EERI Nepal Earthquake Virtual Clearinghouse

nepal_2015_slider

Gorkha, Nepal

EERI response to M7.8 Nepal Earthquake

On April 25, 2015, an M7.8 earthquake struck Nepal 48 miles northwest of Kathmandu, killing a reported 4,000 people across Nepal, India, Bangladesh, and Tibet. Avalanches and powerful aftershocks have followed. The EERI community extends its sympathy to the victims as rescue and relief work continues.

EERI is currently monitoring the situation from media reports and notes from colleagues in Nepal and surrounding areas as part of its Learning from Earthquakes Program

EERI has set up a virtual clearinghouse website for EERI members to find information and share knowledge about the earthquake impacts at http://www.eqclearinghouse.org/2015-04-25-nepal/

We are in a preliminary data collection phase. We welcome help in gathering and sharing links on the clearinghouse website to media reports, information from earthquake professionals with field reports, or relevant technical literature about Nepal earthquake risk. Email the virtual clearinghouse at eqclearinghouse@eeri.org

The LFE Executive Committee is developing a three-phase reconnaissance recommendation plan:

  • Initial field reconnaissance with EERI members and colleagues from India and Nepal
  • Creation of an LFE multi-disciplinary team composed of regional experts and International participants sent to region in two to five weeks
  • Follow-up team sent in four months to a year for study using the evaluation framework developed by EERI Resilience Observatory for documenting and measuring resilience

Any questions regarding EERI’s response to this earthquake can be directed to:

Apply for 2015-2016 EERI/FEMA Graduate Fellowship in Earthquake Hazard Reduction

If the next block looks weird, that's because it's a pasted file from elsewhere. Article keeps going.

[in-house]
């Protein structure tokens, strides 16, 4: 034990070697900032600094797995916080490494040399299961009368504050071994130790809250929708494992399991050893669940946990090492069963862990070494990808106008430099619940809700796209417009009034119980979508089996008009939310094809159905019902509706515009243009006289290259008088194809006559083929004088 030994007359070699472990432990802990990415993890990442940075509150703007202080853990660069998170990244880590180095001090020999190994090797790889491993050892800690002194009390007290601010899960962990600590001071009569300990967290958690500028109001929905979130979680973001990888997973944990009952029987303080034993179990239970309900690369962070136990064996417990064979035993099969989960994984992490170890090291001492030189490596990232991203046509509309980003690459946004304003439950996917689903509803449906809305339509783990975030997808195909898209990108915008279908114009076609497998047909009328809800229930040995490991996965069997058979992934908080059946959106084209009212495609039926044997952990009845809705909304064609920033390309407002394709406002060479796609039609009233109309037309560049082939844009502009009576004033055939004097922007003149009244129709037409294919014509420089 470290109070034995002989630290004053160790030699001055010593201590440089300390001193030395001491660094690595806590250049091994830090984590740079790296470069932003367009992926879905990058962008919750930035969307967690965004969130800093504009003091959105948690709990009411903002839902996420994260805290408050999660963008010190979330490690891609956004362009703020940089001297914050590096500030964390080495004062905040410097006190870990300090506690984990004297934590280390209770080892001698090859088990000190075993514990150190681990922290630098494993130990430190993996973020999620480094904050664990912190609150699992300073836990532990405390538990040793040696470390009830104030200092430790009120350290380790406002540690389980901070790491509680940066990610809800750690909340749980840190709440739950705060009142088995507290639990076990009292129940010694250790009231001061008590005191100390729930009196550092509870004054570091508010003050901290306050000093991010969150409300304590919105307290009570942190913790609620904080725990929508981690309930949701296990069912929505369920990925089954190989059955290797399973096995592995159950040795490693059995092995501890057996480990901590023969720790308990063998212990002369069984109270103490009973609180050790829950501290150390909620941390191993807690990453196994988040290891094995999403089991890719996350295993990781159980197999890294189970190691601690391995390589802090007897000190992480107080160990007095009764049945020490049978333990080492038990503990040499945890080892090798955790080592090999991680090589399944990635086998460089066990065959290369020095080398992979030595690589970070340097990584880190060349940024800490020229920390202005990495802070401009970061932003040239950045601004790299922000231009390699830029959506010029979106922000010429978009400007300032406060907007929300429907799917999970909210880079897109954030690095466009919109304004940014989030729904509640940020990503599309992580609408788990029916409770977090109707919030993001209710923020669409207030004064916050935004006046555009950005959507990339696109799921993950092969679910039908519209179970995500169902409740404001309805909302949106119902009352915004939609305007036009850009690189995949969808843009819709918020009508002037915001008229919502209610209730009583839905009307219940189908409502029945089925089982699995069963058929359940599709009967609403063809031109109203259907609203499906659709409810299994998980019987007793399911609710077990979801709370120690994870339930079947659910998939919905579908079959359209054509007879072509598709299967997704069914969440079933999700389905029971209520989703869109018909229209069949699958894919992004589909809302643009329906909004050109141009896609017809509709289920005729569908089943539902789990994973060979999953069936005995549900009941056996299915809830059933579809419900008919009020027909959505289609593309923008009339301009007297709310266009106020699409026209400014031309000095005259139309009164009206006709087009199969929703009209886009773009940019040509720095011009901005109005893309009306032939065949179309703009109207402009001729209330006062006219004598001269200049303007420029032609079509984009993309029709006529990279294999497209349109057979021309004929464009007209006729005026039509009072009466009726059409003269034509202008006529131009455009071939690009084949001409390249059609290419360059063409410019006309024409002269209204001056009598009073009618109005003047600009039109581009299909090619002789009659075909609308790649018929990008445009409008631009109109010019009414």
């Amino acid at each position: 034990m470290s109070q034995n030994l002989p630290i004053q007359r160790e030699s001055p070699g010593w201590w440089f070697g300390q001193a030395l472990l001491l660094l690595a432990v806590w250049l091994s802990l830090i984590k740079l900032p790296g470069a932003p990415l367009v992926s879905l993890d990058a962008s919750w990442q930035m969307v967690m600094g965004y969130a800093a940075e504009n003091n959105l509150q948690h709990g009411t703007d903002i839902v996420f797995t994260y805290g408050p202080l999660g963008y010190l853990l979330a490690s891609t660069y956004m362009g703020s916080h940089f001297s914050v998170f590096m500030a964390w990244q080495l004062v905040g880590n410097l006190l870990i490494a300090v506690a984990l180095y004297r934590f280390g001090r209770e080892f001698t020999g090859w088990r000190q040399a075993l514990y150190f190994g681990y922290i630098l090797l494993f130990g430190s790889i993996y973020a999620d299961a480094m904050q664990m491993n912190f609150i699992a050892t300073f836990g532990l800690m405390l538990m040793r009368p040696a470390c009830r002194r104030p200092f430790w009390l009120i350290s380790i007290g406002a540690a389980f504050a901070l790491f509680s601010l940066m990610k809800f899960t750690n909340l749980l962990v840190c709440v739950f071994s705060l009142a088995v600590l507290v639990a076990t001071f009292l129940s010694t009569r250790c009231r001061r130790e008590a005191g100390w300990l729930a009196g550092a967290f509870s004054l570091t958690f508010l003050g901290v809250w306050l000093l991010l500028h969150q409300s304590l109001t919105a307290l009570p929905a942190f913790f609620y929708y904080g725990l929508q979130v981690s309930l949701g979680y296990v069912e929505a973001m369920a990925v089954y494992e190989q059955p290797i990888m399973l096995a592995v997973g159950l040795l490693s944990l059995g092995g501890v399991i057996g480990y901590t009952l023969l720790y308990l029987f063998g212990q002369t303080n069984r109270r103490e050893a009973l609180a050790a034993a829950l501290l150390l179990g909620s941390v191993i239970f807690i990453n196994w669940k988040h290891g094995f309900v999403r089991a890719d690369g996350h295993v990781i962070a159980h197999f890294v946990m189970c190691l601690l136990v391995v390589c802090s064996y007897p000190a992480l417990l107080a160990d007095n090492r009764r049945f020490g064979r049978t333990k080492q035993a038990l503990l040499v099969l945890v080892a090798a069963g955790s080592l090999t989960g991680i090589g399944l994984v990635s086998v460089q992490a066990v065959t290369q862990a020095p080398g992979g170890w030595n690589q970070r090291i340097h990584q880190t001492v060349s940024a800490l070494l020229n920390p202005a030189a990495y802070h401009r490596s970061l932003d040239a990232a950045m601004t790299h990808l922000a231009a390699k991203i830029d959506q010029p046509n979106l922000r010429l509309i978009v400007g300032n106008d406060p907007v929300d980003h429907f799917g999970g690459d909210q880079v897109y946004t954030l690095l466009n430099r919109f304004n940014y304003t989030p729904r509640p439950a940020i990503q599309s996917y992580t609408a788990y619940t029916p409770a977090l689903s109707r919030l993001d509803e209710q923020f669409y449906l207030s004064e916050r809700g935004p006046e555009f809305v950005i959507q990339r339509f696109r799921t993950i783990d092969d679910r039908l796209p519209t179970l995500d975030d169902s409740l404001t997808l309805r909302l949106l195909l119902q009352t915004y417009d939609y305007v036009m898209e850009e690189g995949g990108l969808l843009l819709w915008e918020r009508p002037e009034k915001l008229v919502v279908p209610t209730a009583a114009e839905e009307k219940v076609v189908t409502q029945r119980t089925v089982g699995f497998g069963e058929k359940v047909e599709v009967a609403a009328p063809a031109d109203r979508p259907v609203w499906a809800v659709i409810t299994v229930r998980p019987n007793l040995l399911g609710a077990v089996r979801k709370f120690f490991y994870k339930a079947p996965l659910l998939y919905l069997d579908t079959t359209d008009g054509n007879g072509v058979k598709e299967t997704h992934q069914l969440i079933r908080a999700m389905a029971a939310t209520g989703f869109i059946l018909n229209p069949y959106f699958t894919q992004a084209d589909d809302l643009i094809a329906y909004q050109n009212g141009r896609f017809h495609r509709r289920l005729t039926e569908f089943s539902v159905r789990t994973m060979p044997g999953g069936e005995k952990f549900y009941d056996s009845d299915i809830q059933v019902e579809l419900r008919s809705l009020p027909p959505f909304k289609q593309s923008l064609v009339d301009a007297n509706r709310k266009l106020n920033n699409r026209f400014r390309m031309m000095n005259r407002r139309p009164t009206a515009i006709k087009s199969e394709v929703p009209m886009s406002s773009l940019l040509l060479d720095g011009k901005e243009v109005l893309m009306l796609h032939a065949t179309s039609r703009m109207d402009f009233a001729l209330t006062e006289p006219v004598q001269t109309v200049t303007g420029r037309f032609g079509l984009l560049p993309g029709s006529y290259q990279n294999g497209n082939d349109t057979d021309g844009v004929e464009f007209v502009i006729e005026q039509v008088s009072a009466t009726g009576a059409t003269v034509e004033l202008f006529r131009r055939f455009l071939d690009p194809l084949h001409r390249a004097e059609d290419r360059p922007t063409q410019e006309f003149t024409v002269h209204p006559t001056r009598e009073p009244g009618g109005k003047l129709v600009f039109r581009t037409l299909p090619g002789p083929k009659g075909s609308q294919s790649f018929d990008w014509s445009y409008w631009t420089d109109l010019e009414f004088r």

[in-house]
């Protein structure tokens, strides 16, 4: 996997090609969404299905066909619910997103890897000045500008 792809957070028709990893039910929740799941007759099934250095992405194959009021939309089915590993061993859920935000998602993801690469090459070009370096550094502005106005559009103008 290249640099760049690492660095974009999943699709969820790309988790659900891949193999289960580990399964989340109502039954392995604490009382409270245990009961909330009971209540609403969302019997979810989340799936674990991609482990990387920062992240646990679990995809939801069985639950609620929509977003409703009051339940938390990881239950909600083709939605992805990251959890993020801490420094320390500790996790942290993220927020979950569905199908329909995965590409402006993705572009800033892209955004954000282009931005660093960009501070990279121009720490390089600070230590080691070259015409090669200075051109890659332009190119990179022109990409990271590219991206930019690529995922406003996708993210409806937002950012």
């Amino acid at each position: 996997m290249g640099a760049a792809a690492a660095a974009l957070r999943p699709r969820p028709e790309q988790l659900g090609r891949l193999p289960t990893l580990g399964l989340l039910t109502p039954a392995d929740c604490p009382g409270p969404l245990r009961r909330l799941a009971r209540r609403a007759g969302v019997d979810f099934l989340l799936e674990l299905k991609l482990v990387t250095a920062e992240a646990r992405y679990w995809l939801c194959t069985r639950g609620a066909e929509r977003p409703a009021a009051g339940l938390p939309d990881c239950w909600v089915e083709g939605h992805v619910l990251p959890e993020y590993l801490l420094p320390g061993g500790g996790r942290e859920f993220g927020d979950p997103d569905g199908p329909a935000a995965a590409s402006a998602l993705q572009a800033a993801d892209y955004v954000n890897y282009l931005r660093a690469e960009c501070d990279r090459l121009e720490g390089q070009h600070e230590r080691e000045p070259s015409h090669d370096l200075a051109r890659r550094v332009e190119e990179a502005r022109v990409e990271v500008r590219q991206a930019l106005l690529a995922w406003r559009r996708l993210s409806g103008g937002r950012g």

EERI is pleased to announce the availability of a Graduate Fellowship for the 2015-2016 academic year to support one full-time student in a discipline contributing to the science and practice of earthquake hazard mitigation.

FEMA (logo)The one-year fellowship, underwritten with funds provided by the Federal Emergency Management Agency external link icon, is designed to foster the participation of capable individuals in working toward goals and activities of the National Earthquake Hazards Reduction Program.

Award
The EERI/FEMA NEHRP fellowship provides a nine-month stipend of $12,000 with an additional $8,000 for tuition, fees, and research expenses.

Criteria
Applicants must be enrolled in a graduate degree program at an accredited U.S. college or university and must hold U.S. citizenship or permanent resident status. All applications must include an academic transcript and a statement of educational and career goals.

All application materials must be submitted electronically to EERI, including a letter of nomination from a faculty sponsor at the student’s institution and two additional reference letters. Letters should evaluate the applicant’s recent academic performance, document the applicant’s research accomplishments, and assess the candidate’s potential to contribute to the field.

Application
Candidates may apply online at https://eeri.org/cohost/registration/fema-grad-fellowship. Deadline for submission of all application materials is May 29, 2015. Announcement of the award will be made on July 1, 2015.

Opportunity | EERI/FEMA Graduate Fellowship

fema_fellowship2015